Words: Ashley Mosteller Rabinovitch ’10
Photos: Tony Hughes
Eugene Bae ’21, born and raised in South Korea, experienced full-fledged culture shock when she first arrived at Wheaton. “Everything was overwhelming at first,” remembered Eugene. “Culturally, I didn’t know how to approach people. I didn’t know if they wanted a real answer when they asked me how I was doing. And I didn’t ask for help.”
In her first weeks on campus, Eugene considered dropping out as she struggled to make friends in a foreign context and keep up with courses in her second language. “The whole transition was a step of faith,” she reflected.
Eugene experienced God’s provision through the International Student Programs (ISP) office, where Director Jerry Woehr taught a seminar with practical guidance for adapting to a new culture. “He was the first person I really opened up to,” she recalled. “I realized that I could share my concerns and seek help.”
Today Eugene encounters God’s presence most powerfully during worship as she sings in Gospel Choir and plays the piano for Chapel Band. Now in her third year at Wheaton, Eugene testified to the ways these experiences have expanded her view of God’s character. “In Korea, for example, worship songs are more about our actions toward him, while here they’re more about his promises to us,” she explained. “The different emphasis has helped me discover different aspects of God.”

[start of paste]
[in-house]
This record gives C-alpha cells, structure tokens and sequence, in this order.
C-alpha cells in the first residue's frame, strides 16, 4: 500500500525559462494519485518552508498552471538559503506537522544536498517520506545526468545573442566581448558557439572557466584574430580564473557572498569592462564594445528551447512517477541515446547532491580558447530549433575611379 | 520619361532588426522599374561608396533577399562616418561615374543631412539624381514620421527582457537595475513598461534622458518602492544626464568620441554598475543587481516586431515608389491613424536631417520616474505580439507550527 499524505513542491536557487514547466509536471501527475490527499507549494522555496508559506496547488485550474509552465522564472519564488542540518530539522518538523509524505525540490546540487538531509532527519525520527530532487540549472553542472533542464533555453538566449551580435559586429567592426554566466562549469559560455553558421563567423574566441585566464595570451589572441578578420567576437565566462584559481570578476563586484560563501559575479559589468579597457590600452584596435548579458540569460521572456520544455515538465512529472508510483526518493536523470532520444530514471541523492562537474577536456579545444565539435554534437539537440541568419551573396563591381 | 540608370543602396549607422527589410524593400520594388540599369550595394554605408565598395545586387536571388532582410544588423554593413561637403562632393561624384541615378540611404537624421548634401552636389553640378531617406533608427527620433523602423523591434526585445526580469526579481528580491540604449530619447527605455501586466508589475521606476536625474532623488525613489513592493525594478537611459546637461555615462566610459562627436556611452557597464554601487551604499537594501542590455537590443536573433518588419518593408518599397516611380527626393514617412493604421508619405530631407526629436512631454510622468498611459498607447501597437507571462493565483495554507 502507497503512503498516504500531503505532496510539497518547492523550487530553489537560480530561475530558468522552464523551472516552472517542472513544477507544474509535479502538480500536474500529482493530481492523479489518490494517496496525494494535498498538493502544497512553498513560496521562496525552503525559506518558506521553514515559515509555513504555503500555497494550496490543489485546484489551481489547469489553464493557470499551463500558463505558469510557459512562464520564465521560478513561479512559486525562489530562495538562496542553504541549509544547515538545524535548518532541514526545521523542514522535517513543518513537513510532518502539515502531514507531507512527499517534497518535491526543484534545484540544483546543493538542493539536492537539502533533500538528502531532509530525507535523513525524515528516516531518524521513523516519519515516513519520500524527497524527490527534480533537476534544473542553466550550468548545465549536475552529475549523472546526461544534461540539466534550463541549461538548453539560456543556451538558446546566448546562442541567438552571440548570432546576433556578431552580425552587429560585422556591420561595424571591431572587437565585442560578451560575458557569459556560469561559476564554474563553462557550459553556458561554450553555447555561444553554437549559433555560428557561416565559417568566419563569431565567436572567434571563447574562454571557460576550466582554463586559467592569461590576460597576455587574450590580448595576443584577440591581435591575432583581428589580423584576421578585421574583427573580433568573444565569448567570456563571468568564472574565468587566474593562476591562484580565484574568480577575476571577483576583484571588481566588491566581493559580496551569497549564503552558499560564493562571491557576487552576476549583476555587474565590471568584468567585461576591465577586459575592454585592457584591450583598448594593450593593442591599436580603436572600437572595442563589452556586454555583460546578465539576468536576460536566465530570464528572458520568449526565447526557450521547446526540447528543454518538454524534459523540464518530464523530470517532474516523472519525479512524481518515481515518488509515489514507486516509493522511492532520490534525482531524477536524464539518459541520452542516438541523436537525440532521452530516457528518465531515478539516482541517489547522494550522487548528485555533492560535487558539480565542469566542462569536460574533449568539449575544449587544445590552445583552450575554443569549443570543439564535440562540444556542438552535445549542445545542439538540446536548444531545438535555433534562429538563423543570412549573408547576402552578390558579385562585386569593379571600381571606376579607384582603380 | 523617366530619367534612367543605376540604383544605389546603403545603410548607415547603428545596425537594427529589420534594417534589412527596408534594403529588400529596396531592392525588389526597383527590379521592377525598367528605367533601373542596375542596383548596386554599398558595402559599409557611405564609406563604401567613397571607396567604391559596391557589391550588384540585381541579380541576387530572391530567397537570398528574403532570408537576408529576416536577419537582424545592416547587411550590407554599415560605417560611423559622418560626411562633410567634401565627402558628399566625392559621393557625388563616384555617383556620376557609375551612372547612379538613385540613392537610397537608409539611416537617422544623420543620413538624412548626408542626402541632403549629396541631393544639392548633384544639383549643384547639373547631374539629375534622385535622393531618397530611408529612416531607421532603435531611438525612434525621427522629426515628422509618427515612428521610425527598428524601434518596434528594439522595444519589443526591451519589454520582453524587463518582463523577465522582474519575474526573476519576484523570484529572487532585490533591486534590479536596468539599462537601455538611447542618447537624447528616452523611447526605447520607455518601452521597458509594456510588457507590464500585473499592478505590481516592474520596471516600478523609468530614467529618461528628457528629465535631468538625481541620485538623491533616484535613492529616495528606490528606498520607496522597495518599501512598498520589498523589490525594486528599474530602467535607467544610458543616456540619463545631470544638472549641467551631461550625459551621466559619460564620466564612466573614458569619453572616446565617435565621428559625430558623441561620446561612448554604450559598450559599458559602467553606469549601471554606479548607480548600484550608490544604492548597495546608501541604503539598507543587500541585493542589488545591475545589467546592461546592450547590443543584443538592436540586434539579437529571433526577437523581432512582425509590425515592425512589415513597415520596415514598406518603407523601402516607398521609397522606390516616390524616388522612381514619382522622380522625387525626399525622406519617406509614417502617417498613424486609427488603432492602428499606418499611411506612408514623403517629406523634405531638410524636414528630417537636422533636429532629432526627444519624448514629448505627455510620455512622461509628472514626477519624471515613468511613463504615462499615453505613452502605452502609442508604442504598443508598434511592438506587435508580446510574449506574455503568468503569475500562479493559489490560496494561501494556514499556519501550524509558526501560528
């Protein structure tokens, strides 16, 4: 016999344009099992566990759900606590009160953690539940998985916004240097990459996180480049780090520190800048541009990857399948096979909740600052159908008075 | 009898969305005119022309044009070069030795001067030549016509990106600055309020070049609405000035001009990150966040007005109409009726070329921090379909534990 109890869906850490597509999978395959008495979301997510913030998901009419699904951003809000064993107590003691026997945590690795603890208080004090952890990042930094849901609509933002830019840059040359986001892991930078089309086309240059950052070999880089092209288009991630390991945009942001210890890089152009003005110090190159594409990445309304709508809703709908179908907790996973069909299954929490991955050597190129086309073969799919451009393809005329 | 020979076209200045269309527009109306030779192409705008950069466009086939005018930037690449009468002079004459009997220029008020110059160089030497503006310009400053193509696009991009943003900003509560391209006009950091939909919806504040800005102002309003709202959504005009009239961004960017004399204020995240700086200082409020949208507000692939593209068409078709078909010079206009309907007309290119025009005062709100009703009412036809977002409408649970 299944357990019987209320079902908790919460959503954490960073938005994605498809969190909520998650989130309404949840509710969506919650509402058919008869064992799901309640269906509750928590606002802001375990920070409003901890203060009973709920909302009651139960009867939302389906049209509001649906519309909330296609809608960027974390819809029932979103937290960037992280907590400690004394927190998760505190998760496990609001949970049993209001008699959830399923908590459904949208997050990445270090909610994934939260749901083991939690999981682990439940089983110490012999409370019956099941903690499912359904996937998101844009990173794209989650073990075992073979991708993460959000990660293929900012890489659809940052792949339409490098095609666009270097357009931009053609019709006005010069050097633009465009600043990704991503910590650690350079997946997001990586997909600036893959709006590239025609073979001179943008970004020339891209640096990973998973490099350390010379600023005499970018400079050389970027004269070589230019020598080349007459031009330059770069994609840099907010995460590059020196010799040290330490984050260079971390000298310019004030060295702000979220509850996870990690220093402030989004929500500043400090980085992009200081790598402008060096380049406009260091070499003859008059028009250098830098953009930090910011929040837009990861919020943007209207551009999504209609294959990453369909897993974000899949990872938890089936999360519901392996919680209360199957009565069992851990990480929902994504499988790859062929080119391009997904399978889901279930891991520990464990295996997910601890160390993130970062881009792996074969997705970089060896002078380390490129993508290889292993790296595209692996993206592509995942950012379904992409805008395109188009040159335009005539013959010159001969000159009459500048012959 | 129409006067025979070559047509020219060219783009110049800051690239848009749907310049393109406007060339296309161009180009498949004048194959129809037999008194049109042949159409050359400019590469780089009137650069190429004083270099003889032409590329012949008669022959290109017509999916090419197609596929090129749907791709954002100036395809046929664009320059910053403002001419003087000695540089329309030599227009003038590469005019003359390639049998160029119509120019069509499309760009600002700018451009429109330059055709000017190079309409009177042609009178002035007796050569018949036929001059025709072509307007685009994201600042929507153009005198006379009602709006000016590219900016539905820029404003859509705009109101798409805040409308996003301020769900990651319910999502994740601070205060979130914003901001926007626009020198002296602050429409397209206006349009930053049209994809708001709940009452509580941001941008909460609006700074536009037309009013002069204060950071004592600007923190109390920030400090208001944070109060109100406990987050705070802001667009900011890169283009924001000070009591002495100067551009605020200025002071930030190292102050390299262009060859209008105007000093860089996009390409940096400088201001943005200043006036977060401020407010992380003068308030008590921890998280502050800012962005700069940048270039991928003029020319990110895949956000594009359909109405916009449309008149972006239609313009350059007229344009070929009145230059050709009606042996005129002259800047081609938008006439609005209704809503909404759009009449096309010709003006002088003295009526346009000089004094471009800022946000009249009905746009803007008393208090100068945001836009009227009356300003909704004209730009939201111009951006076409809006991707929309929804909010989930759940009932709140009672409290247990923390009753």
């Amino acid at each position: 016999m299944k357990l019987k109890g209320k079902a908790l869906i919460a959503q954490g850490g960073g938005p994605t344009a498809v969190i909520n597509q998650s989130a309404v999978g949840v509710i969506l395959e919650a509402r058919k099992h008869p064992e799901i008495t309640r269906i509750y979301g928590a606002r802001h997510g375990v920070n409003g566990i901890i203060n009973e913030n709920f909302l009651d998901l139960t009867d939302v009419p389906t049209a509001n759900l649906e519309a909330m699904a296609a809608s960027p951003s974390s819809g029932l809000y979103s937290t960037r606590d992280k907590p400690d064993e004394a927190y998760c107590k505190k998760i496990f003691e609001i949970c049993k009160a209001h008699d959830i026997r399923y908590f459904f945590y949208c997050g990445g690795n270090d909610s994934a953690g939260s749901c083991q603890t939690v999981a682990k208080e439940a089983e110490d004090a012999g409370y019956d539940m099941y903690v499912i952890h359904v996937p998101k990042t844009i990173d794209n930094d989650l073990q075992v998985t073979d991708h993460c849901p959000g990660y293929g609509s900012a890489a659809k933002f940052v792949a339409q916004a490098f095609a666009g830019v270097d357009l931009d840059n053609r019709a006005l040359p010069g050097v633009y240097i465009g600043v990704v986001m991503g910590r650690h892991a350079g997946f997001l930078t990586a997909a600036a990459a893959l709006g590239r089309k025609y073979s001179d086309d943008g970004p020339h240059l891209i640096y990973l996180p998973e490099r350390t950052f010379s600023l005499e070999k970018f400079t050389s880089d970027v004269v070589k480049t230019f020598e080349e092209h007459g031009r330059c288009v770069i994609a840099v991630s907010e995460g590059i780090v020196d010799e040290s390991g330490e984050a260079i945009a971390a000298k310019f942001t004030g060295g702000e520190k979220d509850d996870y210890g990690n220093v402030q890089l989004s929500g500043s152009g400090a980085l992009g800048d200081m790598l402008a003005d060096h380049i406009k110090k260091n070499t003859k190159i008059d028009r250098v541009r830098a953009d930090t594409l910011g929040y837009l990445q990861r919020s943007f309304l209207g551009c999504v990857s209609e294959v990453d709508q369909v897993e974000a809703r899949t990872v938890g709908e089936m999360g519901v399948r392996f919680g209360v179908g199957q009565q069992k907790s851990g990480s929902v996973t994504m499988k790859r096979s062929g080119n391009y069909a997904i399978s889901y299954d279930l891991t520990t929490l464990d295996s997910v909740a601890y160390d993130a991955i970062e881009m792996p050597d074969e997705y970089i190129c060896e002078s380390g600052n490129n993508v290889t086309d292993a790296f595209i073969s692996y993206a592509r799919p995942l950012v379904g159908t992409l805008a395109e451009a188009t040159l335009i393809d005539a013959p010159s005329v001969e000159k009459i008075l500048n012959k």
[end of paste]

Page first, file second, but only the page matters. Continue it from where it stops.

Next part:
Last summer, Eugene taught English as a second language to Syrian refugees in Lebanon, drawing upon her own experience to empathize with her students. After graduation, the elementary education major plans to continue helping students navigate their own cultural adjustments. “My ultimate goal is to serve as a missionary in an international school,” she shared. “Even in times of exhaustion and confusion, I get to see who God is and how he’s working.”